The main thing you should know about playing jazz bass is that you should be able to read the notated parts and improvise a bassline in a similar fashion off the chord charts. After that knowing how to play the melodies and do a improvised solo are also highly recommended. Here are some more recommendations on how to approach all of these issues. These are just a small example of the great jazz classics that are just filled with inspiring bass playing. Other great pieces we have explored at kcBassworkshop This art form as well as many other styles of music is based on learning by ear and from the musicians themselves. It is important to work at learning songs by ear even if you are a classical (or reading) musician. So make sure you try to play in jam sessions and/or hangout with musicians in this style. Every style of music has their “standard” pieces that everyone learns the lists below is a good way to get started in jazz.
It is important to say to any person wanting to do a deeper study of these pieces to mention these amazing helpful tools. The I real pro app is pretty great practice tool and is fast becoming a standard of jazz teachers expectation. It’s also very fun for many styles of music. The Real book (a book with all the jazz tunes that get asked at jam sessions). Rufus Reid’s bass book is great. The Ray Brown book. And of course many more. The below is a significant amount of access to your study by listening to great recordings and having access to the chords and melodies as well as transcribed baselines. This is very helpful for you to make a lot of progress quickly.
Please check. with your jazz band director as to what is asked for district as it is sometimes that you prepare all state stuff and then they pick what they want to hear at district. Many times it’s the easier piece for this round. Other states will tell you what piece to work on for this round and then you can work on the next stuff if you get into district. You have to do district to be able to audition for state no matter what state you are in.
always check in on these things when approaching this kind of material.
- concentrate on playing along with the original materials with your focus on the rhythm (groove) and how it fits with the drums, and other rhythm instruments (guitar or piano). Swing has the pulse on 2 and 4 which makes the whole thing work. You have to do this and it’s not written down. Try making the 1 and 3 less volume rather than over accenting the 2 & 4. Don’t forget to snap your fingers on 2 & 4 and remember it’s primarily a dance music. Your job to make people wanna move. Most of the other grooves involved in Jazz bands are also dance driven so embrace this part first. This part is a really exciting and fun to learn.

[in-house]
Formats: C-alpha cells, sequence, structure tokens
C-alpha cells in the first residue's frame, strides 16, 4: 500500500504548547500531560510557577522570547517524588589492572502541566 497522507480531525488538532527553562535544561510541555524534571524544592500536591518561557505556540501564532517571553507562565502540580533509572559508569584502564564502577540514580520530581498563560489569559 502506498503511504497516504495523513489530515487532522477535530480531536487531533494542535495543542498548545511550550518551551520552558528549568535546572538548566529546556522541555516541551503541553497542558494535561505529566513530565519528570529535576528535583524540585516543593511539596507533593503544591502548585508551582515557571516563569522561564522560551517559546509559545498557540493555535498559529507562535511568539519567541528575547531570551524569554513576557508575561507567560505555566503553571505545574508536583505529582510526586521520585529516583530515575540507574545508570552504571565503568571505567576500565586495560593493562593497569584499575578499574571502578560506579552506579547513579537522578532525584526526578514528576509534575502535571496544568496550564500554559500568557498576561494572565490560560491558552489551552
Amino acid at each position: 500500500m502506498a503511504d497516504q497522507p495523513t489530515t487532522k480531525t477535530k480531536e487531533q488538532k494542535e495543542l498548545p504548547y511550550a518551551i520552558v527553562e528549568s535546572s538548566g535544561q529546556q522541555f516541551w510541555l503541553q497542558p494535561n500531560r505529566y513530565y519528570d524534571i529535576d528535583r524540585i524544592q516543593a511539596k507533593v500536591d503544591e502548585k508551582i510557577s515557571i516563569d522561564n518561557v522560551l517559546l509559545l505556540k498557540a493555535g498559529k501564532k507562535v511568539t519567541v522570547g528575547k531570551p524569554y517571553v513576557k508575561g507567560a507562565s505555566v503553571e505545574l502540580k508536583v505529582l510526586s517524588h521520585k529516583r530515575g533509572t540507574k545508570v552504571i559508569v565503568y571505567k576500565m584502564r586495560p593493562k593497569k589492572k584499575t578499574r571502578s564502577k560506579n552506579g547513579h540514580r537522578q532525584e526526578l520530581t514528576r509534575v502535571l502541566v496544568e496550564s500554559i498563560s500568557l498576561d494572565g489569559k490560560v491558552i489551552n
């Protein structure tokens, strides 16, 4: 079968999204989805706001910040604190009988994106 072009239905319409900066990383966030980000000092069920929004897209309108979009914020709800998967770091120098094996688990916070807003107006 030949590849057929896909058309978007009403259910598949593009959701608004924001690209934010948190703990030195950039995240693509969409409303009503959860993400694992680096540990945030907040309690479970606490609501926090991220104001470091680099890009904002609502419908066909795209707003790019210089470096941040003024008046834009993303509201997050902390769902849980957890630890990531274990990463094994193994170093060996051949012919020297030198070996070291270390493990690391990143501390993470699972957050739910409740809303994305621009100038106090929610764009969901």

- the form of the song may help you the most so singing or learning the melody as soon as you can will help to process the many notes or chords coming at you. So know if the tunes is 12, 16 bars, or 32 bars.
- always practice knowing the chords to the tunes by playing roots only while singing tune. Then add simpler things like octaves, fifths. You can start simple improv ideas by playing with these in an order r 8 5 8 or r 5 8 5 etc. If you are reading the notated parts you can just play the first note of the measure and repeat that to concentrate on form unless you know how to analyze walking line to see chords.Don’t add the harder parts til you are grooving. Later add more complex patterns 1 3 53 and mix them up 1 5 3 5. or add chromatic lines. You can also write out a few chorus of your own line to better get your ideas together til you can just improvise them. The study of walking baselines is important for all bass player types and is highly encouraged to pursue.
- If you don’t know your chord symbols please note it’s easier to learn this by songs you already know how to sing. Currently there are many songs that are on youtube under lyrics with chords. Here are some easier and popular songs…. Stand by Me, Yellow Submarine, Three Little birds (Bob Marley), Hallelujah (Lenard Cohen). Many bigger named artists are on there with almost their entire songbooks done very well. After that please learn your chord theory. The circle of 5ths is something that will help this greatly. Usually the theory and the grooving get stronger with every tune and every jam.
- Please use the following links to see what is asked of district and state jazz bassists (also what is asked of jazz bassists) in jazz band. Then of course enjoy these links to help dig into these great works and incredible bass players. It is also advised to work with the great jazz bassists in lessons and workshops in your area.
The last piece asked on audition is a blues in F. That is an original melody but, this tune would be one of the standard tunes asked for in that same concept.